4 Tips for Caring for Mom and Dad
by: MP Dunleavey
(MONEY Magazine) — Caring for an ailing or aging parent is never easy, but the challenges only multiply when Mom and Dad live far away.
Nearly 7 million Americans care for an elderly relative from a distance, reports the National Alliance for Caregiving (NAC). If you’re among them, you know full well the guilt and anxiety of not being able to be there at a moment’s notice.
That’s to say nothing of the financial stresses involved: Long-distance caregivers spend an average of $8,700 a year providing support to their loved ones, the NAC survey found — nearly twice as much as those who live closer. Travel accounts for most of the extra burden, but there are also expenses involved with hiring people and services in your stead.
Whether your parent could use a hand with housework or requires full-time care because of a disabling condition, you want to do all you can to help. But there are only so many plane tickets you can buy without compromising your financial goals; only so often you can abandon your own household or your job.
These strategies can help reduce the stress without sacrificing quality of care.
Get Low-Cost Help
Even with a solid network, you may have gaps you can’t cover. Fortunately, your local Agency on Aging can help you access a swath of services for the elderly, including food delivery and meal programs, transportation around town, social activities, help with tax prep, and more.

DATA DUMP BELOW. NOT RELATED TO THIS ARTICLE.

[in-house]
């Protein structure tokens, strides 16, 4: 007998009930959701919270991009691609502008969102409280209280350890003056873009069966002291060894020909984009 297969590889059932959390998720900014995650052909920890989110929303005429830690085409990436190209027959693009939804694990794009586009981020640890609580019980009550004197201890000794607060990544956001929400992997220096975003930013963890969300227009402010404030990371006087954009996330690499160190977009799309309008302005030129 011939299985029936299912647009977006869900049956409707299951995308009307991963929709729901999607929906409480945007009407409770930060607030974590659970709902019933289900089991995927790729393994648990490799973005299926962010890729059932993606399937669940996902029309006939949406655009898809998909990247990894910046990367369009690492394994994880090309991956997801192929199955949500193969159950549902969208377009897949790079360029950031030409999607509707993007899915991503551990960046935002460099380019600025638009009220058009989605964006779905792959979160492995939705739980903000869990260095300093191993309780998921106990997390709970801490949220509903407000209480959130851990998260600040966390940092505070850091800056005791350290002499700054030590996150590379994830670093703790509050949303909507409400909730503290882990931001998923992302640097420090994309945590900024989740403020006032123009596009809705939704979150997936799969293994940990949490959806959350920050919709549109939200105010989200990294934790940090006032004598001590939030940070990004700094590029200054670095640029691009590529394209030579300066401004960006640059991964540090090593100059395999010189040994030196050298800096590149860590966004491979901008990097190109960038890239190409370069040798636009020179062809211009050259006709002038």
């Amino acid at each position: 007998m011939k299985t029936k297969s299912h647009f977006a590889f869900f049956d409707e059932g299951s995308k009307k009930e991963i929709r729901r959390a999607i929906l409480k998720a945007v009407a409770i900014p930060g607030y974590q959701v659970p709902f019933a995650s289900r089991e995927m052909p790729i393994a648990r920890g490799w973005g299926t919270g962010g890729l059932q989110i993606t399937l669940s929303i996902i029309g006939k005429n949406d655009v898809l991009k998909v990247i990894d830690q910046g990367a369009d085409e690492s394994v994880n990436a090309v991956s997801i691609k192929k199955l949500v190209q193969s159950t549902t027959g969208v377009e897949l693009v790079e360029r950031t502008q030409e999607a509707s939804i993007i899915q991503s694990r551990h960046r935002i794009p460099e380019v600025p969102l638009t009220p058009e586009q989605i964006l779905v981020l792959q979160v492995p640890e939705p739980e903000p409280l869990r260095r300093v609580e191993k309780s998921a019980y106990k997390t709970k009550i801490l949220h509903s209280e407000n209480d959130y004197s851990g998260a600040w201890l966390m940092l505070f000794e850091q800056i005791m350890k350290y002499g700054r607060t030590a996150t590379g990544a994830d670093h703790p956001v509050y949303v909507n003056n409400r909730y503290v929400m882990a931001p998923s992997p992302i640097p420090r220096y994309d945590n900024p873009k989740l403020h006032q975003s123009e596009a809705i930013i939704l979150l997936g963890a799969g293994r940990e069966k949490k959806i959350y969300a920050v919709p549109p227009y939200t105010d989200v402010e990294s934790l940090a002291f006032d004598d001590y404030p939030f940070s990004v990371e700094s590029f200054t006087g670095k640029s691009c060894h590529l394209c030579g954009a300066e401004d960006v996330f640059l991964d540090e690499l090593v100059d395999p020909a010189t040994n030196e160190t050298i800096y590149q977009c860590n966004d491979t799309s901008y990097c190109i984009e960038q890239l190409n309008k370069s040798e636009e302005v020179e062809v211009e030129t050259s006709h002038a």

These community-based resources are usually free or cost very little — and some don’t have income or asset criteria. For information, call 800-677-1116 or contact your relative’s area Agency on Aging directly. Check with your employer too, says Wagner. Some large companies offer elder-care referrals through the benefits package or employee assistance program.
Bring on a Professional
If your relative requires more hands-on help than all these services provide, but isn’t ready yet to leave his or her home, you may have to hire an aide. A personal-care aide can provide help with cooking, light housekeeping, and bathing; a home health aide or visiting nurse may be more appropriate in situations where medical monitoring is needed.
Seem like too much to manage from afar? Call in a geriatric-care manager, a certified professional who knows the local offerings and can help you assess your options, says Elinor Ginzler, a vice president at AARP and author of Caring for Your Parents.